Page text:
Isn’t it interesting what “normal” is to each individual?

For one person, normal may be to brush his teeth as soon as he get up.  Another person may see normal as waiting until after breakfast to clean those pearly whites.  One culture considers belching after a meal a compliment, while another sees it as rude.  “Normal” holiday traditions vary so much that compromises are needed when two families come together.  But, really, all of it is “normal.”  Sure, we may argue over which traditions and habits are better, but usually none of it is bad, just “normal” for that person.

Sometimes, what surprises me the most at Sox Place, is what “normal” is for the kids that walk through the doors.  Food stamps, the hope of a disability check, the foster care system, spanging (asking for spare change, as in “Do you have any spare change?”), and lining up at a food pantry are what takes up their typical day.  This daily agenda may not be normal for us, but for the homeless or poor it can be very normal. The worst, for me, is when the guys talk about “sharing” the girls or the girls talk about trading sex for a place to sleep.  And they talk about it as if it was no bigger deal than the weather changing.  It is the way of life for a street kid.

Then it becomes a perpetual cycle – the norm, if you will: someone becomes the victim of the foster care system, the street becomes their home, they find some sort of “street family” where it is implied that they are to trade something to be a part of the group (most likely, for a girl, this will be her body), she gets pregnant, has a kid, child welfare takes the child away, and the whole thing starts over again.

The problem isn’t that this is different from my normal or that I’m somehow better than these kids; the problem is that this should not be anyone’s “normal.”  But these kids don’t know how to change when their only job experience is selling drugs (they know fractions and distribution) and the only shelter they’ve ever known has been full of hate; and they don’t want to be the kind of “normal” that they are told to be by the government officials and “yuppies” who look down their noses at the grungy kids with too many bags.

So, how does one demonstrate that normal doesn’t have to include trading sex for a place to stay on a cold night or drinking too much in order to numb horrific memories?  Love; compassion; patience.  When a life is lived with a true Christ-like compassion – seeing everyone as an equal, these kids will have an example of a normal that is not painful.  Sometimes this may be simply acknowledging the bum on the street corner.  But it also includes an everyday attitude of love, generosity, and humility, because you never know who is watching you.



A story of two who escaped a magazine crew in Denver

I got a phone call Monday afternoon, June 4 of this year. The voice on the other end was of Pastor Bob Blevins in Pocomoke, MD. He had gotten my name and cell number from our District headquarters; they had told him that I could help with his problem. The problem? A victim of human trafficking named Shannon was in Denver and wanted to go home. She had called her mother back in Maryland and she turned to Pastor Blevins, the only resource she knew to turn.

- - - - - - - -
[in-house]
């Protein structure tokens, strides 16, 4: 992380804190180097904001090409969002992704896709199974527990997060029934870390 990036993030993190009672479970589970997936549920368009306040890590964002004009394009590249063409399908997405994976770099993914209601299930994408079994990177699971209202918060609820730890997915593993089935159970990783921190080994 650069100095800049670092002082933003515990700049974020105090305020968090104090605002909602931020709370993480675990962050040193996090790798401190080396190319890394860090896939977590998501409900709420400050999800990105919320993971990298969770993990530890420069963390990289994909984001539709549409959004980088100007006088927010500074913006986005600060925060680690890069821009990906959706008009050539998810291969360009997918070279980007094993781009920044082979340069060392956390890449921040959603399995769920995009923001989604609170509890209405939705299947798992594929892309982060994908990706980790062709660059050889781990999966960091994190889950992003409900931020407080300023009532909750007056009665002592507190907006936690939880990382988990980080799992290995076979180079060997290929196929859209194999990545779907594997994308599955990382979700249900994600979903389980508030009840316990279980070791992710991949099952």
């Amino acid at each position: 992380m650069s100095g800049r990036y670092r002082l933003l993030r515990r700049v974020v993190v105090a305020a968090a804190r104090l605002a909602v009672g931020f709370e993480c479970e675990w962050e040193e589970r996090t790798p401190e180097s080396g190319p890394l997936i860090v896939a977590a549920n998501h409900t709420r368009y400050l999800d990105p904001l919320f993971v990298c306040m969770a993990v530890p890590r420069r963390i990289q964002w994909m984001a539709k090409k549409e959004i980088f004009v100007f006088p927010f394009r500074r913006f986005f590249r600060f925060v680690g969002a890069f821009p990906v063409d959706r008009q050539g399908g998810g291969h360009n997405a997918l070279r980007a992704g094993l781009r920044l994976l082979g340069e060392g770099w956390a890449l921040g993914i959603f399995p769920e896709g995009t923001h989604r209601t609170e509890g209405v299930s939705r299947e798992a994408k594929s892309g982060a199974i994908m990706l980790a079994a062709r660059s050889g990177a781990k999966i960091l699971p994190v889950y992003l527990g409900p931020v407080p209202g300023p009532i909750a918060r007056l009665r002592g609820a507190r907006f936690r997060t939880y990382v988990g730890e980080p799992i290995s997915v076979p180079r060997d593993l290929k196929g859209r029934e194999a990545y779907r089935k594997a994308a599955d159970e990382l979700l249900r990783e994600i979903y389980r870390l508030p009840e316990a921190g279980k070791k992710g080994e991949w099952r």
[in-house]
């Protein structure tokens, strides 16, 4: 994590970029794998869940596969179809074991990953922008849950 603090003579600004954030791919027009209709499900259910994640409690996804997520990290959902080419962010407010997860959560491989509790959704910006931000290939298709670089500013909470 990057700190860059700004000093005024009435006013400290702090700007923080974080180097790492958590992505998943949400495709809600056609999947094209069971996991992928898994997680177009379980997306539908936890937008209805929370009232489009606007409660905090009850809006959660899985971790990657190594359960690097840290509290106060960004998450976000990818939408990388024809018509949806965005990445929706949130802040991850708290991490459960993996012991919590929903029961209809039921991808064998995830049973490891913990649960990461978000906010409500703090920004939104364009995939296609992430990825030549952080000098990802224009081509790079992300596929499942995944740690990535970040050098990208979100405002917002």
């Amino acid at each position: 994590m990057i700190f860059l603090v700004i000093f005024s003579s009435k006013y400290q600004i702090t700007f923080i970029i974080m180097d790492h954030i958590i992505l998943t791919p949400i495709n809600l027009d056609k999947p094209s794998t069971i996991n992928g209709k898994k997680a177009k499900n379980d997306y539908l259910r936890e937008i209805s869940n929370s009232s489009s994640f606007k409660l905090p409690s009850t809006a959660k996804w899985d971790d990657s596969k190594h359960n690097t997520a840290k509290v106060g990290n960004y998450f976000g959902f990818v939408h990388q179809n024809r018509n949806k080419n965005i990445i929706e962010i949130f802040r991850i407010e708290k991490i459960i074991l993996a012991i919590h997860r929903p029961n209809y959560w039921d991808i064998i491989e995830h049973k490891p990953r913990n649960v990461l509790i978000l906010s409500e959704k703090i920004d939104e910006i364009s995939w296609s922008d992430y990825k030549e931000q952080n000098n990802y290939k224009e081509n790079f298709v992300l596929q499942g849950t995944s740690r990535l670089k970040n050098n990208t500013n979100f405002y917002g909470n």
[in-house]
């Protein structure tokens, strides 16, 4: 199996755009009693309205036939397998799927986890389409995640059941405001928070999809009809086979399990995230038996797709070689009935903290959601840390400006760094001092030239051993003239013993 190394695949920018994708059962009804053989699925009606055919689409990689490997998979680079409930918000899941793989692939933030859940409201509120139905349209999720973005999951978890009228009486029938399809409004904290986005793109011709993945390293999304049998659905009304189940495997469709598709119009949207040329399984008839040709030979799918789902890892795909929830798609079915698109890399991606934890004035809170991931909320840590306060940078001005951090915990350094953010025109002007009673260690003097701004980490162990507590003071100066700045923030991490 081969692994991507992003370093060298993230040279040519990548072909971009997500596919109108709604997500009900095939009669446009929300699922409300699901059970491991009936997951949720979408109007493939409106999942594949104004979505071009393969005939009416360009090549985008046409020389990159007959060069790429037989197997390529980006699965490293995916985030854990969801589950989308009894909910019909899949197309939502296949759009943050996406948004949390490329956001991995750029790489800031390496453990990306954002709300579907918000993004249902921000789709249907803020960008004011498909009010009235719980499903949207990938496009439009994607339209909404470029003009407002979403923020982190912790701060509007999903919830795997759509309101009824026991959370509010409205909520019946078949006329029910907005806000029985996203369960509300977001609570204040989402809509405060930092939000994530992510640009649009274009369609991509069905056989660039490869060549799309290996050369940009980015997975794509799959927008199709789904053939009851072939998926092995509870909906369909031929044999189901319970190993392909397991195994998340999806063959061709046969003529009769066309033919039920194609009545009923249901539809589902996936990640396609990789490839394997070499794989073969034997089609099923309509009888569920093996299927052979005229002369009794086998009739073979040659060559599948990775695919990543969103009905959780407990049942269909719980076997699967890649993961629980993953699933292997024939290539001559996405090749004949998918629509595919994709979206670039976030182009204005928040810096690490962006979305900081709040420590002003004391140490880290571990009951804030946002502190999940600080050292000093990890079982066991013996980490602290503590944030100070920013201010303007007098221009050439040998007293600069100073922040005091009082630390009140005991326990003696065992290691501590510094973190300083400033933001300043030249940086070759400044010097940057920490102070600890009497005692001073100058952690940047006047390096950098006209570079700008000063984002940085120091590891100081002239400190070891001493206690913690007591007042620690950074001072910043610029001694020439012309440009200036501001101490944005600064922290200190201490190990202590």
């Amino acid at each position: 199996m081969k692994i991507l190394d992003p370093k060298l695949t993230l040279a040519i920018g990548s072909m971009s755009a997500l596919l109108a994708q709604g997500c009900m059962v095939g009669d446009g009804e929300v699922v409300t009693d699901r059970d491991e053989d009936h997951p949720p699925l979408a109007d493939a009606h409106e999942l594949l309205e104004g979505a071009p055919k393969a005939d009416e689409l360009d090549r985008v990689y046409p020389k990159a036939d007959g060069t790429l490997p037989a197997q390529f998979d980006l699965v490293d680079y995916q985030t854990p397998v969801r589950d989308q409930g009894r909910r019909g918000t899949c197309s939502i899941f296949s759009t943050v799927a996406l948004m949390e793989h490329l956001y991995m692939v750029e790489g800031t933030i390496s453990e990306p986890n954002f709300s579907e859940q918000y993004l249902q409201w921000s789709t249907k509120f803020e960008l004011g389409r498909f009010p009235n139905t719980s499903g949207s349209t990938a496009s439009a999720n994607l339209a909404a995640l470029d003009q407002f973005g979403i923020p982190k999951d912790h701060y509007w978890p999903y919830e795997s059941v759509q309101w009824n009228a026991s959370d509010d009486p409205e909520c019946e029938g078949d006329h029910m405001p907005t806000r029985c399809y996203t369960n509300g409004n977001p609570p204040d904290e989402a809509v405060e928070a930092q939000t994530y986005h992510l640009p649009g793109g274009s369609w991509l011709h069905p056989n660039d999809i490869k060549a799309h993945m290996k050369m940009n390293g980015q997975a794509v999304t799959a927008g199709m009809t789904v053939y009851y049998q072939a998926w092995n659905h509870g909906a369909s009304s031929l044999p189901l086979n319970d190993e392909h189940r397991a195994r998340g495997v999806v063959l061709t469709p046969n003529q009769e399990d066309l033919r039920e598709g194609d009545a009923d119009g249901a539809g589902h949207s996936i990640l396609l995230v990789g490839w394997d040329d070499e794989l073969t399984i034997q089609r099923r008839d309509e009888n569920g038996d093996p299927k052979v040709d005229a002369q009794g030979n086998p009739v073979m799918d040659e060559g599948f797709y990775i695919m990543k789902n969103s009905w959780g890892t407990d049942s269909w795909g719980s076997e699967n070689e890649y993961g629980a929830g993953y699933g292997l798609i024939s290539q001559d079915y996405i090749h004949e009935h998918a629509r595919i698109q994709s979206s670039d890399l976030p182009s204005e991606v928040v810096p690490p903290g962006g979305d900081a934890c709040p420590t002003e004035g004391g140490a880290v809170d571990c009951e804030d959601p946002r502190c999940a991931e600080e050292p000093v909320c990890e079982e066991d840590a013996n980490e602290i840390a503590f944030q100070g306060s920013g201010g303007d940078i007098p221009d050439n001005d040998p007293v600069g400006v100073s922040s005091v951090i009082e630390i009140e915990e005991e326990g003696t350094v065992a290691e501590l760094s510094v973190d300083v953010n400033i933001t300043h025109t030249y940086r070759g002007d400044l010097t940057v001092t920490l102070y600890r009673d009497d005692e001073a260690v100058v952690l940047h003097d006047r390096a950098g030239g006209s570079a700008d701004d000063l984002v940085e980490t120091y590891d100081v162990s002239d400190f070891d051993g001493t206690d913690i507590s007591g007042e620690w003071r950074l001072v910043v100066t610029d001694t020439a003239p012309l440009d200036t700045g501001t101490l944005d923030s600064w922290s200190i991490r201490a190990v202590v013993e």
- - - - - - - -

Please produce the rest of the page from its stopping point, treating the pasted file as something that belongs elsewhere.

Pastor Blevins gave me a description of Shannon: tall, slim, 18 year old girl, and had a tattoo on the left side of her neck. She was supposedly at the bus station where she and a friend slept outside on the sidewalk Sunday night. I left the comfort of my home (actually reading in my hammock) and went to the bus station, but no Shannon.

I walked the 16th Street Mall from one end to the other looking for this girl I had never talked to or met. She was a statistic, another victim of the scam called a magazine crew. * But she was a daughter of a very worried mother who loved her; Shannon was worth rescuing!

I walked along Broadway Street where many of the street youth hung out. Walking up to choruses of “Sox!” or “Doyle!” I began telling a few of them what I was doing out on a Monday afternoon, that I was looking for this girl who was in trouble and needed to be found. Krazy said that she thought she had seen her, but didn’t know for sure.

Another youth, named JA, said that he would help put the word out. JA is a junkie, addicted to heroin and barely hanging on, but willing to help find this girl, a stranger from another state. Out on the street, a stranger is often taken in and watched over. Many of the youth said they would keep an eye out for her.

I was playing phone tag with the pastor, who was talking to Shannon’s mom on a borrowed cell phone; the leader of the magazine crew had stolen Shannon’s cell phone. The leaders of the crew use verbal and physical intimidation, along with physical and sexual abuse to get the workers in line. Shannon fortunately had not been subjected to the abuse.